Theorists Quotes

Authors: A B C D E F G H I J K L M N O P Q R S T U V W X Y Z
Categories: A B C D E F G H I J K L M N O P Q R S T U V W X Y Z
theorists-can-be-wrong-only-nature-is-always-right
too-many-theorists-have-tendency-to-ignore-facts-that-contradict-their-convictions-maurice-allais
the-most-reckless-treacherous-all-theorists-is-he-who-professes-to-let-facts-figures-speak-for-themselves-alfred-marshall
people-will-keep-on-taking-them-for-theorists-when-all-they-wanted-was-to-paint-in-gay-bright-colours-like-old-masters-pierreauguste-renoir
theorists-can-create-all-sorts-theories-which-go-beyond-standard-model-but-theres-not-one-bit-experimental-evidence-to-point-out-which-way-you-should-go
waiting-for-conspiracy-theorists-to-tell-truth-is-little-like-leaving-frontporch-light-on-for-jimmy-hoffa-vincent-bugliosi
its-numbers-like-these-that-both-bubbletheorists-market-cheerleaders-can-pounce-on-to-make-their-points-reality-is-more-mundane-prentice-marshall
game-theorists-analyze-negotiations-as-if-they-were-split-pie-games-involving-selfish-players
as-far-as-design-theorists-are-concerned-theistic-evolution-is-american-evangelicalisms-illconceived-accommodation-to-darwinism-william-a-dembski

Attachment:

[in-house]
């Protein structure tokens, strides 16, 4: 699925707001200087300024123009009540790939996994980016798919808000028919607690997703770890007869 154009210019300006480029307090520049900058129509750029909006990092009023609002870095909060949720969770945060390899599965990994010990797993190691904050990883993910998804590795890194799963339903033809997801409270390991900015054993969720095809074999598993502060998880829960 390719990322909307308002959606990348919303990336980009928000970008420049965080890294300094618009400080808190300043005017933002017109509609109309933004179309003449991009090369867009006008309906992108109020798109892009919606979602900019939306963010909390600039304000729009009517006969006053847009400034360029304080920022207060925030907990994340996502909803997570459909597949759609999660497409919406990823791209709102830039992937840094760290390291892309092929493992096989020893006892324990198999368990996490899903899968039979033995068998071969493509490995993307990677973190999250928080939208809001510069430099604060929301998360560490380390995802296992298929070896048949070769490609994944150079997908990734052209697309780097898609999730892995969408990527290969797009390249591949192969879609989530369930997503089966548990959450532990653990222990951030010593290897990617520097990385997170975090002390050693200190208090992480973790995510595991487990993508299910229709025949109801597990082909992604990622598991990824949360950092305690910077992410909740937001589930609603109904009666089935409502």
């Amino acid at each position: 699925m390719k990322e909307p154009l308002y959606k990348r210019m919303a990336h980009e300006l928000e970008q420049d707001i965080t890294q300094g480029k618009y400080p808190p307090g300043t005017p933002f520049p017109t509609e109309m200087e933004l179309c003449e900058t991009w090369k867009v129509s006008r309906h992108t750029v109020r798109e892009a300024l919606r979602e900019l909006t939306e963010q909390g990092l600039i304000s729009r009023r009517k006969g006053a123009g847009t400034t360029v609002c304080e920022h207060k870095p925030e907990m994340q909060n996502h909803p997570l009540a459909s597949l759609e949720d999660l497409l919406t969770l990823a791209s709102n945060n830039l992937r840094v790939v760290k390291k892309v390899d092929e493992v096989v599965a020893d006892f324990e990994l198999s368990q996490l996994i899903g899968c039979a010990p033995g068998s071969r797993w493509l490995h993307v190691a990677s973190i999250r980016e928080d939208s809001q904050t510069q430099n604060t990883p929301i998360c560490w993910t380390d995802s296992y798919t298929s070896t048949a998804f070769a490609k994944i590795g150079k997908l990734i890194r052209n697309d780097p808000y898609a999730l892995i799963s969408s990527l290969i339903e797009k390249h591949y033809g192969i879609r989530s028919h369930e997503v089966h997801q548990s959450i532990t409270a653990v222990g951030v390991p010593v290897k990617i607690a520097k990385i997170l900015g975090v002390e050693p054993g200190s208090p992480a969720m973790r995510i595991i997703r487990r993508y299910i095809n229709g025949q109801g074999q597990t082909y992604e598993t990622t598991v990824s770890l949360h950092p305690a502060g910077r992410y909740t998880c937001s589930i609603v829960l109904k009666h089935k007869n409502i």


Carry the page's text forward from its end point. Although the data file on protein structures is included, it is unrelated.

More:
niels-bohr-brainwashed-whole-generation-theorists-into-thinking-that-job-interpreting-quantum-theory-was-done-50-years-ago-murray-gellmann
those-emotive-theorists-who-said-that-function-moral-utterance-was-to-evince-emotion-would-have-been-correct-if-they-had-substituted-indefinite-for-alasdair-macintyre
i-think-modern-educational-theorists-are-inclined-to-attach-too-much-importance-to-negative-virtue-not-interfering-with-children-too-little-to-bertrand-russell
the-kyoto-theorists-have-put-cart-before-horse-it-is-global-warming-that-triggers-higher-levels-carbon-dioxide-in-atmosphere-not-other-way-round-andrey-kapitsa
prior-to-early-1960s-economic-theorists-rarely-constructed-models-customized-to-capture-unique-institutions-specific-market-characteristics
whether-ice-caps-melt-expand-whatever-happens-anthropogenic-global-warming-theorists-claim-it-confirms-their-theory-a-perfect-example-pseudo-science-like-astrology
as-now-string-theorists-have-no-explanation-why-there-are-three-large-dimensions-as-well-as-time-other-dimensions-are-microscopic-proposals-about-edward-witten
early-on-i-got-some-criticism-from-other-gay-writers-queer-theorists-for-being-too-assimilationist-probably-because-my-characters-are-outsiders-even-in-gay-world